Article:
Unfortunately, the backlash hit the entire industry hard, including those few companies that have done the real work underlying many of the promising drug candidates that have recently started to enter the clinic.

There are, however, increasingly signs that companies like Takeda, BMS, and Genentech are willing to show support for the technology (phase 4). It must have occurred to these companies that RNAi Therapeutics has been making some progress over the last couple of years in addressing issues such as delivery, immune stimulation, and building clinical experience, all the while prices for the technology were plummeting to what I consider highly attractive price points.

It has also become clear that in terms of RNAi trigger structure and IP, Alnylam is not the only game in town any more.

From a Big Pharma perspective, this is probably the best time to invest. Pipeline productivity problems remain the same. Many of Big Pharma’s current blockbusters based on small molecules turn out to bring little or no benefit to patients and if they are honest to themselves, the future of healthcare won’t support, i.e. reimburse, me-too drugs with only little if any incremental benefit even if you can take them only once a day in pill form. I believe this will be borne out in the multiple sclerosis field where oral pills are all the rage at the moment and some analysts believe this to be the end of the incumbent treatments that are administered parenterally. In the end, medicines that stall and reverse severe diseases will win out, and for scientific reasons, targeted technologies like RNAi Therapeutics should have an edge. There had been similar concerns about technologies like monoclonal antibodies, and now cell-based therapeutic cancer vaccines, but in the end social acceptance is greatly driven by how much the industry establishment and thought leaders endorse a technology.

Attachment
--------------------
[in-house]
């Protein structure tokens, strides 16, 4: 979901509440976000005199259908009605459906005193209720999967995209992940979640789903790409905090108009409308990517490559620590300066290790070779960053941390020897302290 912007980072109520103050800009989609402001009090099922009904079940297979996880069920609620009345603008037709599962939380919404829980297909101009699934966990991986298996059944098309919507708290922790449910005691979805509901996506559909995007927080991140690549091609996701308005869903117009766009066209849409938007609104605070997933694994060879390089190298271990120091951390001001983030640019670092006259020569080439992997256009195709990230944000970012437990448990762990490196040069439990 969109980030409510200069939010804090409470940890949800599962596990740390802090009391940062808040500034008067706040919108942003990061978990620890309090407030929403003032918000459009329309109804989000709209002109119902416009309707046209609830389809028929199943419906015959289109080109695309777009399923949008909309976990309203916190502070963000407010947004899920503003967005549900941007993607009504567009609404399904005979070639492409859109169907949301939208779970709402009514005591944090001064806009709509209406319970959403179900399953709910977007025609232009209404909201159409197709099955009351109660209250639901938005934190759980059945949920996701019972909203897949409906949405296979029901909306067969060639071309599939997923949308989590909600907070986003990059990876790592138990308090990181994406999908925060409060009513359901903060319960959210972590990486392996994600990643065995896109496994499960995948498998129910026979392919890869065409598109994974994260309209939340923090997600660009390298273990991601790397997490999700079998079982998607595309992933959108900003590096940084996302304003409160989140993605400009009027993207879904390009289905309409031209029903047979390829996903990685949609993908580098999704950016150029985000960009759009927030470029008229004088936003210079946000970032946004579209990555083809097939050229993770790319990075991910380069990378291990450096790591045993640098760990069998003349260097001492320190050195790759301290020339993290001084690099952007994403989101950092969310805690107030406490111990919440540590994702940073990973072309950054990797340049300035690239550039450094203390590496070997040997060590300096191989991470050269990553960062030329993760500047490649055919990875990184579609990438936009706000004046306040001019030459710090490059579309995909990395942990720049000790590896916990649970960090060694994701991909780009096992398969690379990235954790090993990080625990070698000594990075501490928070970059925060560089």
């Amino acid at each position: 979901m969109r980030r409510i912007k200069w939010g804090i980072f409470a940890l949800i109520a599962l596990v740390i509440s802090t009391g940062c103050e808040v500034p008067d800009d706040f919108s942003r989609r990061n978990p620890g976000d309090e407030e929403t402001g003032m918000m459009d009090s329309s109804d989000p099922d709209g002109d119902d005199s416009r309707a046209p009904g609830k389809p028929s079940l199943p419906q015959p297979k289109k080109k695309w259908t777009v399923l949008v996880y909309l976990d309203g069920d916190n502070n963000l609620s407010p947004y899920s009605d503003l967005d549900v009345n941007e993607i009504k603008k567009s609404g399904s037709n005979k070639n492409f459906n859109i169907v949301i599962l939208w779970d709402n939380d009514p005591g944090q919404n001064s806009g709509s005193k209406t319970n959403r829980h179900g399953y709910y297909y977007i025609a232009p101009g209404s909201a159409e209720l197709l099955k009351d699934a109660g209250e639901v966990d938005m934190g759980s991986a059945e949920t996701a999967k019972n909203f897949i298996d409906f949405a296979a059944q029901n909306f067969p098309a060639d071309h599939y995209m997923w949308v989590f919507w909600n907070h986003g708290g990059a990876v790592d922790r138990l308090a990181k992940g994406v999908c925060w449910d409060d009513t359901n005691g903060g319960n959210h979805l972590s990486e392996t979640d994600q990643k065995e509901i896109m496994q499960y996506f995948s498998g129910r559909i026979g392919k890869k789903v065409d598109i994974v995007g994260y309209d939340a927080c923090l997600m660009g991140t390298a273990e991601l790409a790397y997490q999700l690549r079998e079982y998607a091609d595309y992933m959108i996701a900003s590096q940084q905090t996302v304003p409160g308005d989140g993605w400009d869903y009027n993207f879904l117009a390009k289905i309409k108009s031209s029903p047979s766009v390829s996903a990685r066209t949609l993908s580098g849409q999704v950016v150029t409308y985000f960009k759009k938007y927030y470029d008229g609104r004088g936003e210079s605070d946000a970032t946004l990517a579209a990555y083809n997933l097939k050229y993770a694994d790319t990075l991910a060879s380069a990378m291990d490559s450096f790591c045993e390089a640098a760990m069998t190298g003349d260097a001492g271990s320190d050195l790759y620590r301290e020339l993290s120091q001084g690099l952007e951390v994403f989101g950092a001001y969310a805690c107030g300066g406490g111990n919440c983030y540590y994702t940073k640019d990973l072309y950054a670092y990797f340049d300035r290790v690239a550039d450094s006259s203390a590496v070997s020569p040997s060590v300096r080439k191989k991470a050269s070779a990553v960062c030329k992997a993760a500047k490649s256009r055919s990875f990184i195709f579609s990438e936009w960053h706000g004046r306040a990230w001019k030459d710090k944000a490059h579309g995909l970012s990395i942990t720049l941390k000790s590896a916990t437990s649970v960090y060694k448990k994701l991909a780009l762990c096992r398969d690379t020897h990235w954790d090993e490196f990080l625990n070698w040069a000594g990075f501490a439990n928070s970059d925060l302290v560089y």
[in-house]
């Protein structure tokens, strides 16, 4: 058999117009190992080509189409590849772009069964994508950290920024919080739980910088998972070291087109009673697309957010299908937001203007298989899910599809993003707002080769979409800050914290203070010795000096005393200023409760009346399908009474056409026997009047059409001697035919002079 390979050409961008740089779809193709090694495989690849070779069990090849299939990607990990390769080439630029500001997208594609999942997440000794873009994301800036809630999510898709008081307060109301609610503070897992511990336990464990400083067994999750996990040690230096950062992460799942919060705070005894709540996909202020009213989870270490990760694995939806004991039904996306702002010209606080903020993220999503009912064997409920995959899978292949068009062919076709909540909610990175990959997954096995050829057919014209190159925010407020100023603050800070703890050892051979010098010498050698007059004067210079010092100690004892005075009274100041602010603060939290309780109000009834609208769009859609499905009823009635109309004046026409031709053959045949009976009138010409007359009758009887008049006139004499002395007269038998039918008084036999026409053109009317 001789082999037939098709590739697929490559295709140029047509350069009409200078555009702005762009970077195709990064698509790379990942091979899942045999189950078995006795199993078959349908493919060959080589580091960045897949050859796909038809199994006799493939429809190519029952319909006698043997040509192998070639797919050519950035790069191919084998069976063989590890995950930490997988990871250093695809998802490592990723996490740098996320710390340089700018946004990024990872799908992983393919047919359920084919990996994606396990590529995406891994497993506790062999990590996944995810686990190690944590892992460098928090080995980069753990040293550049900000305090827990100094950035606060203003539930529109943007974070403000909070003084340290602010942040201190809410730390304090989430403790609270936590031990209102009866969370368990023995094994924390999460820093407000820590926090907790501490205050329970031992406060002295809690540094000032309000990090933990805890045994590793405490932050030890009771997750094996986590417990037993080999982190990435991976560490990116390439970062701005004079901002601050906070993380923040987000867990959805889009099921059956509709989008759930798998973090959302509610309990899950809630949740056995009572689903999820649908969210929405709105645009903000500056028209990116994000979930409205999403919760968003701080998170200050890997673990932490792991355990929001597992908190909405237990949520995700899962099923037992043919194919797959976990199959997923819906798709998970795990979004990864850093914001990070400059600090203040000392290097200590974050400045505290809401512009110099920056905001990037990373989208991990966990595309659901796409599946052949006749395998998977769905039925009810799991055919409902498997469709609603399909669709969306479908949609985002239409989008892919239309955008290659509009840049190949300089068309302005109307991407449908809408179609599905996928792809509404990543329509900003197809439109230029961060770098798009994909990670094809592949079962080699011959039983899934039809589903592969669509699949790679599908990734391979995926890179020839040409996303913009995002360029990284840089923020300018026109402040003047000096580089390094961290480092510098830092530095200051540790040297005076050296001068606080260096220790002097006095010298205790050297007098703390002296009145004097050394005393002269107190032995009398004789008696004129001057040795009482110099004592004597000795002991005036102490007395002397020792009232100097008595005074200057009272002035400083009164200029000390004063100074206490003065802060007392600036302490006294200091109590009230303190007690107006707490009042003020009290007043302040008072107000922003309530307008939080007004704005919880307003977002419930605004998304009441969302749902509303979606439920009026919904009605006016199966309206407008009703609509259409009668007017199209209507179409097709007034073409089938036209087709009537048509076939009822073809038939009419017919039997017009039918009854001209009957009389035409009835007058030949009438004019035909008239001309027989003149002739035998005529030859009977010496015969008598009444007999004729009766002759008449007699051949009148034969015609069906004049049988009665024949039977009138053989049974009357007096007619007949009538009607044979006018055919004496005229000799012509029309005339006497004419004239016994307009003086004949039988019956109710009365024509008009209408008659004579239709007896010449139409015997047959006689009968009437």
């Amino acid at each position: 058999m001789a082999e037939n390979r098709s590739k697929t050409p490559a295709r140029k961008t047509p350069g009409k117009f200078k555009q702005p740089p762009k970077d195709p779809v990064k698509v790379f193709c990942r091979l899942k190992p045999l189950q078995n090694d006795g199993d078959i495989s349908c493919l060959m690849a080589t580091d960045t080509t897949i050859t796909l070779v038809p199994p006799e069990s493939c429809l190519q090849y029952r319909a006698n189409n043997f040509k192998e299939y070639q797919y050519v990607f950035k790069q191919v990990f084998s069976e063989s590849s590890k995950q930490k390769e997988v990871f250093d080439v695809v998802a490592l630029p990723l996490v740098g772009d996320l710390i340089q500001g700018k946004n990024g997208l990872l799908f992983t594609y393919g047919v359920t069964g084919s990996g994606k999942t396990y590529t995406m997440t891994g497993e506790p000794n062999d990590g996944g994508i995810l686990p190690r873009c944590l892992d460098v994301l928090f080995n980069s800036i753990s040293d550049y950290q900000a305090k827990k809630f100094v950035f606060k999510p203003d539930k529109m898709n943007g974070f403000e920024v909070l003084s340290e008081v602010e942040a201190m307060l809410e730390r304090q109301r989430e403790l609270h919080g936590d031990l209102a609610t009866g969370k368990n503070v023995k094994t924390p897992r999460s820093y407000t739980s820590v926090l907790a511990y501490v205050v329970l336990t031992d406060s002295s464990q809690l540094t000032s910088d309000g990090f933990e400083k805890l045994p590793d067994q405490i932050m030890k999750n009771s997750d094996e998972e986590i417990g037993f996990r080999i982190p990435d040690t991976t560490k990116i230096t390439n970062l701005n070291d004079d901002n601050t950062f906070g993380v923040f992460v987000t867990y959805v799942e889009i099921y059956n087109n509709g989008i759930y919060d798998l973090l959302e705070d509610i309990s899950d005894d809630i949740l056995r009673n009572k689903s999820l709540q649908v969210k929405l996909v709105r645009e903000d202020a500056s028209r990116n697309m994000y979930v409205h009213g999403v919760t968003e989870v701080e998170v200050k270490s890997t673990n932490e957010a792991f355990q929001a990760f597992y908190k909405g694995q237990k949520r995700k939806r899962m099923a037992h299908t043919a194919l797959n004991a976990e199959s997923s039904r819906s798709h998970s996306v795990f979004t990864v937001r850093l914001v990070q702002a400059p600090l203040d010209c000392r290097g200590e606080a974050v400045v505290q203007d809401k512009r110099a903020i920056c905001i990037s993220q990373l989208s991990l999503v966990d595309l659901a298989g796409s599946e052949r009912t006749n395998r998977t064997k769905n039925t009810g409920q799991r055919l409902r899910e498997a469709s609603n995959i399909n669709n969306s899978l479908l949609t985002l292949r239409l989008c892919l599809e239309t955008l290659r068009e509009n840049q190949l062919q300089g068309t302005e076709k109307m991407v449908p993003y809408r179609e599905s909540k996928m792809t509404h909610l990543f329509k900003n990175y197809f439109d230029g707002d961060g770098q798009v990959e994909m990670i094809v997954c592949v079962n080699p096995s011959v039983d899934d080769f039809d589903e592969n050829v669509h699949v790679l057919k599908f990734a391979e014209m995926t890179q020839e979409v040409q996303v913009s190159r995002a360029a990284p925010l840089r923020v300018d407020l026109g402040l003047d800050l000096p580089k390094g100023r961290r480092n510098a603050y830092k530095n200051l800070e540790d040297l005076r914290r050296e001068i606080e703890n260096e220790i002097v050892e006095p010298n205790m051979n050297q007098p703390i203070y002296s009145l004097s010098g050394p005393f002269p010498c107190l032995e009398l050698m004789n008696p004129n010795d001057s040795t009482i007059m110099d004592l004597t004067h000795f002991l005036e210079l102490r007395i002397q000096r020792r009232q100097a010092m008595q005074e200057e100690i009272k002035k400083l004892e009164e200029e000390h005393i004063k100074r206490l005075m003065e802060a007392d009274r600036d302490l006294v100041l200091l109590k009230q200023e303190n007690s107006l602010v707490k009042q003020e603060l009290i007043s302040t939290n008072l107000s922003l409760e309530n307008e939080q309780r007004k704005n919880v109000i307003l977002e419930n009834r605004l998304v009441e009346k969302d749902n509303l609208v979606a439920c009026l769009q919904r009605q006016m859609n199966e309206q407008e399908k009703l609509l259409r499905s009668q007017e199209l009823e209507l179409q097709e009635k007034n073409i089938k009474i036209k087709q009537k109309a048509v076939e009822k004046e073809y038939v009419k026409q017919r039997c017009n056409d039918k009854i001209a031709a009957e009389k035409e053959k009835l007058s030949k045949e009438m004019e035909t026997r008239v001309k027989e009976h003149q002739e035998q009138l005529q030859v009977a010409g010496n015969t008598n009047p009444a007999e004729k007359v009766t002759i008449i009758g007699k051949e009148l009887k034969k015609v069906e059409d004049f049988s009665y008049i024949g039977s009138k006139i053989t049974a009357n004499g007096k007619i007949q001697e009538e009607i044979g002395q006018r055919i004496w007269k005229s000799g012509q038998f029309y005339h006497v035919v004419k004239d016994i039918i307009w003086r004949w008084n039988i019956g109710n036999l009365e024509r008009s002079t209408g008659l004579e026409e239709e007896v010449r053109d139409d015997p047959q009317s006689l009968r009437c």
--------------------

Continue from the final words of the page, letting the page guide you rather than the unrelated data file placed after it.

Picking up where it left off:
It is therefore critical for Big Pharma to support pure-play RNAi Therapeutics companies. All the important innovations in the field have come from the smaller companies, and if those that have developed them disappear, everybody will be worse off. While I expect Big Pharma investment to increase from now onwards, especially in light of the clinical progress that should become particularly apparent over the next couple of months, this time should be different from the 2005-8 scramble to buy a piece of RNAi Therapeutics. The focus will be more than ever on quality, and companies that have shown hands-on ability to overcome the challenges in developing viable RNAi drug candidates should be well rewarded for their contributions to the space.

By Dirk Haussecker. All rights reserved.